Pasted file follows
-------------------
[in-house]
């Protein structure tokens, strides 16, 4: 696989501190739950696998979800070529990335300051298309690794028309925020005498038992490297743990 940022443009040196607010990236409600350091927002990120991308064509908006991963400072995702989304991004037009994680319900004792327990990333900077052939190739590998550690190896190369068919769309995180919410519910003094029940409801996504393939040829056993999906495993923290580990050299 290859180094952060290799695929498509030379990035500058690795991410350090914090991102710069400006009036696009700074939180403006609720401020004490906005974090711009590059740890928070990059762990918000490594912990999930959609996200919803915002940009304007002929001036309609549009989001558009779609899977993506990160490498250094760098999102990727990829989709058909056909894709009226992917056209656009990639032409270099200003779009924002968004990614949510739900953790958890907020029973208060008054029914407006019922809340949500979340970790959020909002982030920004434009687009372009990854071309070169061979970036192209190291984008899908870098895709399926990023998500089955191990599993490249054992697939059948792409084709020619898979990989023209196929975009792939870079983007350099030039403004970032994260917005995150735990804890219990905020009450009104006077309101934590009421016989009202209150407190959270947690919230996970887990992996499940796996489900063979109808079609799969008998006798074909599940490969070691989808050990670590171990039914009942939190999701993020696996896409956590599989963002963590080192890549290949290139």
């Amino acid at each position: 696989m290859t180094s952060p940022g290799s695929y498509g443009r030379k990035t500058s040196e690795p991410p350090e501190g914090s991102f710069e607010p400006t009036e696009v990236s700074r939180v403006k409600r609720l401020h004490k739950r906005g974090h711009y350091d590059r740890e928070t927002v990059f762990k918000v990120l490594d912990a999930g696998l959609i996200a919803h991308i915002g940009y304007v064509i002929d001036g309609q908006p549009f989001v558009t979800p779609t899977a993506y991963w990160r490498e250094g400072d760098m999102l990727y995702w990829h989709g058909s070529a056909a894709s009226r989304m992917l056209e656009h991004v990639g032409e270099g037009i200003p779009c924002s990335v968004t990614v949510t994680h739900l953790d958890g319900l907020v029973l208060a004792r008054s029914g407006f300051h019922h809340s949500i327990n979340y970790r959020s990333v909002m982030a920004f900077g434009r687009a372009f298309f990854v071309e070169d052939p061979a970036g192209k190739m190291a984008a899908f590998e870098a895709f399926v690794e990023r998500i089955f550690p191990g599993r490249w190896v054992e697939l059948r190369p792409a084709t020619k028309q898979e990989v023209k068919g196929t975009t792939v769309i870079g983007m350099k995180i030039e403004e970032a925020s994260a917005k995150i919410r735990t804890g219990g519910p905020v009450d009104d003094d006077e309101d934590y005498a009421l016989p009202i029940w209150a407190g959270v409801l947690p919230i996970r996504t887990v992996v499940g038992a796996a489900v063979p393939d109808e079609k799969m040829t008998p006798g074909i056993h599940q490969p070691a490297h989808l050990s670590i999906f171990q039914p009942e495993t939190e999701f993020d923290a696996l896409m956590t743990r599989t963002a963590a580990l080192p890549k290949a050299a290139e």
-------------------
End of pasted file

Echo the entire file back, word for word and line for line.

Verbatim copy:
[in-house]
């Protein structure tokens, strides 16, 4: 696989501190739950696998979800070529990335300051298309690794028309925020005498038992490297743990 940022443009040196607010990236409600350091927002990120991308064509908006991963400072995702989304991004037009994680319900004792327990990333900077052939190739590998550690190896190369068919769309995180919410519910003094029940409801996504393939040829056993999906495993923290580990050299 290859180094952060290799695929498509030379990035500058690795991410350090914090991102710069400006009036696009700074939180403006609720401020004490906005974090711009590059740890928070990059762990918000490594912990999930959609996200919803915002940009304007002929001036309609549009989001558009779609899977993506990160490498250094760098999102990727990829989709058909056909894709009226992917056209656009990639032409270099200003779009924002968004990614949510739900953790958890907020029973208060008054029914407006019922809340949500979340970790959020909002982030920004434009687009372009990854071309070169061979970036192209190291984008899908870098895709399926990023998500089955191990599993490249054992697939059948792409084709020619898979990989023209196929975009792939870079983007350099030039403004970032994260917005995150735990804890219990905020009450009104006077309101934590009421016989009202209150407190959270947690919230996970887990992996499940796996489900063979109808079609799969008998006798074909599940490969070691989808050990670590171990039914009942939190999701993020696996896409956590599989963002963590080192890549290949290139």
């Amino acid at each position: 696989m290859t180094s952060p940022g290799s695929y498509g443009r030379k990035t500058s040196e690795p991410p350090e501190g914090s991102f710069e607010p400006t009036e696009v990236s700074r939180v403006k409600r609720l401020h004490k739950r906005g974090h711009y350091d590059r740890e928070t927002v990059f762990k918000v990120l490594d912990a999930g696998l959609i996200a919803h991308i915002g940009y304007v064509i002929d001036g309609q908006p549009f989001v558009t979800p779609t899977a993506y991963w990160r490498e250094g400072d760098m999102l990727y995702w990829h989709g058909s070529a056909a894709s009226r989304m992917l056209e656009h991004v990639g032409e270099g037009i200003p779009c924002s990335v968004t990614v949510t994680h739900l953790d958890g319900l907020v029973l208060a004792r008054s029914g407006f300051h019922h809340s949500i327990n979340y970790r959020s990333v909002m982030a920004f900077g434009r687009a372009f298309f990854v071309e070169d052939p061979a970036g192209k190739m190291a984008a899908f590998e870098a895709f399926v690794e990023r998500i089955f550690p191990g599993r490249w190896v054992e697939l059948r190369p792409a084709t020619k028309q898979e990989v023209k068919g196929t975009t792939v769309i870079g983007m350099k995180i030039e403004e970032a925020s994260a917005k995150i919410r735990t804890g219990g519910p905020v009450d009104d003094d006077e309101d934590y005498a009421l016989p009202i029940w209150a407190g959270v409801l947690p919230i996970r996504t887990v992996v499940g038992a796996a489900v063979p393939d109808e079609k799969m040829t008998p006798g074909i056993h599940q490969p070691a490297h989808l050990s670590i999906f171990q039914p009942e495993t939190e999701f993020d923290a696996l896409m956590t743990r599989t963002a963590a580990l080192p890549k290949a050299a290139e």